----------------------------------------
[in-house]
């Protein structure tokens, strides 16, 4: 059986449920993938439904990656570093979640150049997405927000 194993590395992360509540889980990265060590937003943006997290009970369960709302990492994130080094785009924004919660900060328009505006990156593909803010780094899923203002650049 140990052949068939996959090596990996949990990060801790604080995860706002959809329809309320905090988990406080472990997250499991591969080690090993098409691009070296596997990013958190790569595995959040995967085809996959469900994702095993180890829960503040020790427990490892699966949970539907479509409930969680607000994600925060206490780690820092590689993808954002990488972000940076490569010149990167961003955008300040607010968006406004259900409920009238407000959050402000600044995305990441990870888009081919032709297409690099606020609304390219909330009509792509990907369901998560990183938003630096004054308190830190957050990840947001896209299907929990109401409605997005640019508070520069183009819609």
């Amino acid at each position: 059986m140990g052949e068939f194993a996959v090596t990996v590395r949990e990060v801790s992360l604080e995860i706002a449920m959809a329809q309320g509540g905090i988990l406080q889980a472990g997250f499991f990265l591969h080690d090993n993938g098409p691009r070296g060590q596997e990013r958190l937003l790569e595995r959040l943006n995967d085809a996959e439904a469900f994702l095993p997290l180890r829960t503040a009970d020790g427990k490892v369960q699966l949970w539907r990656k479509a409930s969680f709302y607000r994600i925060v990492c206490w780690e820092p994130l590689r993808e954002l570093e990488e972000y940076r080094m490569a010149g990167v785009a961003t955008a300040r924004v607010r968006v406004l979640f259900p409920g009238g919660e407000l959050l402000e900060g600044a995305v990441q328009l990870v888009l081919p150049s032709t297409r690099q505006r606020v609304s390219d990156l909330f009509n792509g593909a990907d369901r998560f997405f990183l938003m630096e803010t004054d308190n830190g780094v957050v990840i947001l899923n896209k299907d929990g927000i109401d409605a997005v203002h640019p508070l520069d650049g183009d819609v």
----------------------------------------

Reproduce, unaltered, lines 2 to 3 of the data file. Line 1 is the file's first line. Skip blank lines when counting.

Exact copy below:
């Protein structure tokens, strides 16, 4: 059986449920993938439904990656570093979640150049997405927000 194993590395992360509540889980990265060590937003943006997290009970369960709302990492994130080094785009924004919660900060328009505006990156593909803010780094899923203002650049 140990052949068939996959090596990996949990990060801790604080995860706002959809329809309320905090988990406080472990997250499991591969080690090993098409691009070296596997990013958190790569595995959040995967085809996959469900994702095993180890829960503040020790427990490892699966949970539907479509409930969680607000994600925060206490780690820092590689993808954002990488972000940076490569010149990167961003955008300040607010968006406004259900409920009238407000959050402000600044995305990441990870888009081919032709297409690099606020609304390219909330009509792509990907369901998560990183938003630096004054308190830190957050990840947001896209299907929990109401409605997005640019508070520069183009819609």
């Amino acid at each position: 059986m140990g052949e068939f194993a996959v090596t990996v590395r949990e990060v801790s992360l604080e995860i706002a449920m959809a329809q309320g509540g905090i988990l406080q889980a472990g997250f499991f990265l591969h080690d090993n993938g098409p691009r070296g060590q596997e990013r958190l937003l790569e595995r959040l943006n995967d085809a996959e439904a469900f994702l095993p997290l180890r829960t503040a009970d020790g427990k490892v369960q699966l949970w539907r990656k479509a409930s969680f709302y607000r994600i925060v990492c206490w780690e820092p994130l590689r993808e954002l570093e990488e972000y940076r080094m490569a010149g990167v785009a961003t955008a300040r924004v607010r968006v406004l979640f259900p409920g009238g919660e407000l959050l402000e900060g600044a995305v990441q328009l990870v888009l081919p150049s032709t297409r690099q505006r606020v609304s390219d990156l909330f009509n792509g593909a990907d369901r998560f997405f990183l938003m630096e803010t004054d308190n830190g780094v957050v990840i947001l899923n896209k299907d929990g927000i109401d409605a997005v203002h640019p508070l520069d650049g183009d819609v």